Pakistan and Qatar: constraints and dilemmas
By Dr. Sulaiman Wasty
September 15, 2017
Since June 5, 2017, Pakistan has faced what amounts to a Hobson’s choice. Saudi Arabia has been asking its fellow Sunni Muslim ally: “Are you with Qatar or with us?”
While Islamabad has expressed solidarity with Saudi Arabia and its people, and has always upheld the Saudi monarch’s guardianship and jurisdiction over Islam’s two most holy sites (Mecca and Medina), it has also reiterated that Pakistan has no plans to join the quartet (Bahrain, Egypt, Saudi Arabia, and the UAE) in severing ties with Doha. On the day the Qatar crisis erupted, Nafees Zakaria, a spokesperson for Pakistan’s foreign ministry, declared: “At the moment there is nothing on [the] Qatar issue, [we] will issue a statement if some development takes place.”
Nonetheless, to placate Saudi Arabia, Pakistan has offered to leverage its influence over Qatar to defuse the situation. For this purpose, then-Pakistani Prime Minister Nawaz Sharif promised to visit Kuwait, Qatar, and Turkey. An official familiar with the development explained that Pakistan would merely complement Kuwait’s efforts to deflate the crisis, rather than playing the role of a direct mediator between Qatar and its fellow Gulf Cooperation Council (GCC) members and Egypt.
Ever since the early 1970s, Pakistan has been a direct beneficiary of the economic largesse of oil-rich Saudi Arabia and other Arabian Peninsula states. This has been a result of concessionary balance-of- payments support to the economy; the subsidized provision of oil; contributions to Sunni-led charitable outfits/madrassahs; the importation of a permanent contingent of military technical/training advisors; and the employment (and commensurate remittances) by semi-skilled and unskilled workers.
Since the 2015 formation of the Islamic Military Alliance to Fight Terrorism (IMAFT), Pakistan has been constrained to play a role in the Saudi-led coalition of 41 countries. The January 2017 appointment of IMAFT’s first commander-in-chief, retired General Raheel Sharif (Pakistan’s former Chief of Army Staff), creates another conundrum for the Pakistani establishment—especially now that the military alliance has been conducting joint military exercises with partners and, reportedly, having a combatant role in Yemen.
Many in Pakistan’s significant Shi’ite population (around 15 percent of the country) occupy high civil and military positions. Caught up in the tensions between Sunni-majority Saudi Arabia and Shi’ite-majority neighbor Iran, they are likely to become far more vocal should Riyadh ever attempt to impose restrictions on Qatari/Iranian devotees’ internationally recognized “right to worship” at Islam’s two holiest places.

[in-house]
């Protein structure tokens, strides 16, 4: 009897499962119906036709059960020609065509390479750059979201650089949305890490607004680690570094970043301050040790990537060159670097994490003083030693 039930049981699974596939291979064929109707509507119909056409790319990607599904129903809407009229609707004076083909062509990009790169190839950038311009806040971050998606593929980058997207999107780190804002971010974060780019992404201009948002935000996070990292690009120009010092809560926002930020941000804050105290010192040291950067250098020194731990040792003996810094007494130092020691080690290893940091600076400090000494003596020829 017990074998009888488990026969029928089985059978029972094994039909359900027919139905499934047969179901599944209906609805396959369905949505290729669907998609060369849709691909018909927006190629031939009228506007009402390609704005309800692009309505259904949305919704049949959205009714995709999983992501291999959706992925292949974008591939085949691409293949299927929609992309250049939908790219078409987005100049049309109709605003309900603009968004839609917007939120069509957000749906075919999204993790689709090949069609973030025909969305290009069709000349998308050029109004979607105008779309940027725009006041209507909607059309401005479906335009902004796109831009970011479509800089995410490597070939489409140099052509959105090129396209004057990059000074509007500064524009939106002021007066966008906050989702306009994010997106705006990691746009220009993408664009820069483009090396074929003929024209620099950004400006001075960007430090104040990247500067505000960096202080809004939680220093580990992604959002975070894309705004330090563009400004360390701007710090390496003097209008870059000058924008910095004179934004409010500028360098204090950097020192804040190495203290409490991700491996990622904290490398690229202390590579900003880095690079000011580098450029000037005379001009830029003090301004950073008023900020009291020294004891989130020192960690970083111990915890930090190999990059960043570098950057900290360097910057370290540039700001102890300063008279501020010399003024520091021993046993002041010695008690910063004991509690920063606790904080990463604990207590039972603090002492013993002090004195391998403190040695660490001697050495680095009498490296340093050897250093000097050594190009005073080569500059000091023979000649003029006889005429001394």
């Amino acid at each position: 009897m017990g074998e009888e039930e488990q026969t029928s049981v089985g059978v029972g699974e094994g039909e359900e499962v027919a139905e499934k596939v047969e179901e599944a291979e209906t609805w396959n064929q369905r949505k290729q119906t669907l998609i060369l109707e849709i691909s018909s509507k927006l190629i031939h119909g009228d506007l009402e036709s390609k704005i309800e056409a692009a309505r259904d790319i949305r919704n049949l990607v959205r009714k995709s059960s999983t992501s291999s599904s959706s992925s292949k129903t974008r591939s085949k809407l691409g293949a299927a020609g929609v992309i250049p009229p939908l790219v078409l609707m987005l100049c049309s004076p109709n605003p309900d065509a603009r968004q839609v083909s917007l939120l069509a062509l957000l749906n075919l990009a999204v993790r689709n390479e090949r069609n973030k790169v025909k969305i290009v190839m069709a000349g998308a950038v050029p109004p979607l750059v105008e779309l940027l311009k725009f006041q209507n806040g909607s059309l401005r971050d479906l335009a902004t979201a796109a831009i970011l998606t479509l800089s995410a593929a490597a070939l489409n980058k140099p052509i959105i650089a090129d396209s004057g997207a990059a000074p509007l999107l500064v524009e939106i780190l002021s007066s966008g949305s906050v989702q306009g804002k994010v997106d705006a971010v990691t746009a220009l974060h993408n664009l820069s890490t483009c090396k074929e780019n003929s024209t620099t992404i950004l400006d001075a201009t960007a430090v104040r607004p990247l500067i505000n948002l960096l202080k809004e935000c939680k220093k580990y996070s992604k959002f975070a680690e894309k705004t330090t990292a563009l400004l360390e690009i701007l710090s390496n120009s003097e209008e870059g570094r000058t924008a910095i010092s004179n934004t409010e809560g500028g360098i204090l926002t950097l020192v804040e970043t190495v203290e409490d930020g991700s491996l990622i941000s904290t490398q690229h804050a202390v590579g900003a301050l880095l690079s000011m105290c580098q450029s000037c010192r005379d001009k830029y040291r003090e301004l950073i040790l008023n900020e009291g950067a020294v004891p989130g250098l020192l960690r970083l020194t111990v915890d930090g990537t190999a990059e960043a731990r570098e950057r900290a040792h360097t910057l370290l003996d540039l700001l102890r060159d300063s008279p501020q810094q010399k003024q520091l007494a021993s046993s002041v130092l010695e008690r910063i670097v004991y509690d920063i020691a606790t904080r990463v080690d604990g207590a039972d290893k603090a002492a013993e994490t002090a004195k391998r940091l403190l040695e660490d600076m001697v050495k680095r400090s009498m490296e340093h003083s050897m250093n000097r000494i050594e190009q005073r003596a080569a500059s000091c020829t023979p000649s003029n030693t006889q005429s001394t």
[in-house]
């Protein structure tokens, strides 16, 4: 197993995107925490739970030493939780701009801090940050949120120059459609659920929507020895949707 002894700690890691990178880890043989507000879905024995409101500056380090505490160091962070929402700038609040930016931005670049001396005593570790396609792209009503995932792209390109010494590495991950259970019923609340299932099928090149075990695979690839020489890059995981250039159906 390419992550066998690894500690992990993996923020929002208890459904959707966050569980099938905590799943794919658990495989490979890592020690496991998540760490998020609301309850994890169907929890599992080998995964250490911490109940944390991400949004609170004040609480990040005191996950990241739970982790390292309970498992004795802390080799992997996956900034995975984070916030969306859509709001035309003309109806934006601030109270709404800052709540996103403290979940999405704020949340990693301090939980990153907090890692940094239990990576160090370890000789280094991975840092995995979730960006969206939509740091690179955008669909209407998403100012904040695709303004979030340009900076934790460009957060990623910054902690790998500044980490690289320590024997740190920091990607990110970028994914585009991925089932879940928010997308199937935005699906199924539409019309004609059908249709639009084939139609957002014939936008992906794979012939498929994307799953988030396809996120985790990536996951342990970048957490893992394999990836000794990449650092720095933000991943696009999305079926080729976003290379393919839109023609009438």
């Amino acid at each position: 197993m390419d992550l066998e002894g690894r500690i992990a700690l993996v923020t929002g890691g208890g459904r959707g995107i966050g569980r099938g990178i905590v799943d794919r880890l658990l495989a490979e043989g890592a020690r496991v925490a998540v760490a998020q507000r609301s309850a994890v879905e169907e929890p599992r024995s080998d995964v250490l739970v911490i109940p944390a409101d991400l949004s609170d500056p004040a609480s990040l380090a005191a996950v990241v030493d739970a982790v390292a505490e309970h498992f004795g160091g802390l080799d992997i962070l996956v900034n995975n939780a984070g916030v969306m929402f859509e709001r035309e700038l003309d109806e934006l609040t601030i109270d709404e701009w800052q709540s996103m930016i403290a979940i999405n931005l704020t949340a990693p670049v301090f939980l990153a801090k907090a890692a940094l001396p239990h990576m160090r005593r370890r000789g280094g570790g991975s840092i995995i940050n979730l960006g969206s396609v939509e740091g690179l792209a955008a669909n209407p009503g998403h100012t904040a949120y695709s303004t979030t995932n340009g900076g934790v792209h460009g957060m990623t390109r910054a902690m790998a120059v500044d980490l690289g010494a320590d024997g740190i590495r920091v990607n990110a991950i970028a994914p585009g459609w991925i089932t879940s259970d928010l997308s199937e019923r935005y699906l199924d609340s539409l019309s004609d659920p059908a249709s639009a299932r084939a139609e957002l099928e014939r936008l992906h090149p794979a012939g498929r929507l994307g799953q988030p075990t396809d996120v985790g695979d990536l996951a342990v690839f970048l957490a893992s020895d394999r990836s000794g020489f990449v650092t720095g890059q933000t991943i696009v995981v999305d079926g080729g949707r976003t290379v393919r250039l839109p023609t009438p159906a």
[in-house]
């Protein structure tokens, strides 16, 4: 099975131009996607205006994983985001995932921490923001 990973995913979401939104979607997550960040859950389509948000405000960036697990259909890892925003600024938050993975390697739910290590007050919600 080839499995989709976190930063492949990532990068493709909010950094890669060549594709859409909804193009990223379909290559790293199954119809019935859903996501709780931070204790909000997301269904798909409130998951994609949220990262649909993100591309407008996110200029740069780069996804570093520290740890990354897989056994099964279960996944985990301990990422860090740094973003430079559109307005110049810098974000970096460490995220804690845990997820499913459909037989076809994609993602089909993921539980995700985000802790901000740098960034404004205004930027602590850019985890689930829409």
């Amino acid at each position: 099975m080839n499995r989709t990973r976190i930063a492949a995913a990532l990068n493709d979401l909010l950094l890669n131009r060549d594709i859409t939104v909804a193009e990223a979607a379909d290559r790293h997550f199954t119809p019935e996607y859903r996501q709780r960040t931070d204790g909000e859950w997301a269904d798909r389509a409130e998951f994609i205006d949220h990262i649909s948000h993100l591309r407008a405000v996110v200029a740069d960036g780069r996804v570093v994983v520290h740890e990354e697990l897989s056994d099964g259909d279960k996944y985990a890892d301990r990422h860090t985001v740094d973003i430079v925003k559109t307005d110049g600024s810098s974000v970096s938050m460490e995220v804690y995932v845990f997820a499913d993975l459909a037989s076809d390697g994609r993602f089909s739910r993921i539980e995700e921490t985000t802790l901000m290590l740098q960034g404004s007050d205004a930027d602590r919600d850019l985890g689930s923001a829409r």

Pakistan is ironically considered a nation already embroiled in disputes with neighboring Afghanistan and India, both of which accuse Pakistan itself of offering support to hardline Salafist militant groups, including the Taliban and Lashkar-e-Taiba.
More importantly, Pakistan’s progressive intellectuals have always considered their nation-state as a South Asian Muslim country – even before its formal creation – thanks to its historical ties with Iran and Turkey. For this same reason, Pakistan has been unwilling to take sides with Saudi Arabia in Yemen due to the Riyadh-led military coalition having launched its campaign against Iranian-backed Houthi rebels.
One of Pakistan’s closest allies, Turkey, faces a similar complicated dilemma because of its close ties with Doha and Riyadh. On June 7, 2017, Turkey’s parliament endorsed the deployment of Turkish troops in Qatar—not only as military support but also as a humanitarian gesture to supply essential goods and services. Ankara has remained steadfast in its defense of Doha throughout the three-month Qatar crisis.
Pakistan, too, has been striving to broaden its portfolio of alliances and economic opportunities. The foremost is the establishment of the China-Pakistan economic corridor (CPEC), and more recently, Qatar’s launch (as the Gulf blockade continues) of a new direct route between the country’s Hamad Port and Pakistan’s Port of Karachi.
A concluding note
Fortunately, for the moment, Pakistan may not have to explicitly state its preference between Qatar and the “quartet” (Bahrain, Egypt, Saudi Arabia, and the United Arab Emirates). This is because, for the foreseeable future, Saudi Arabia and Iran will remain at loggerheads over what Riyadh sees as Tehran’s efforts to tighten its grip on the sub-region – from Iraq to Lebanon and from Syria to Yemen.
Furthermore, the ill-fated diplomatic and economic boycott is not sustainable. As Iranian President Hassan Rouhani declared, “The era of cutting diplomatic ties and closing borders is over.” Accordingly, diminishing returns from the three-and-a-half-month old diplomatic and economic boycott of Qatar—combined with growing attrition from the military venture in Yemen—may lead Saudi Arabia and the UAE (possibly the driver of the initiative) to look for some rapprochement with the Islamic Republic to mitigate the adverse effects of lingering regional conflicts.
Moreover, a flurry of diplomatic activity in the international arena (involving also the United States) indicates that the original ultimatum to Qatar by the Saudi/UAE-led bloc might be whittled down to a list of broad principles such as “commitments to combat terrorism, extremism, to end acts of provocation, and incitement.”
Finally, with the judicial ouster on July 28, 2017, of Pakistan’s prime minister Nawaz Sharif, the country is embroiled in domestic political maneuvering by existing political parties and perhaps contending yet again with the perennial issue of civil-military relations. This turmoil could postpone the pursuit of outward looking foreign policy considerations.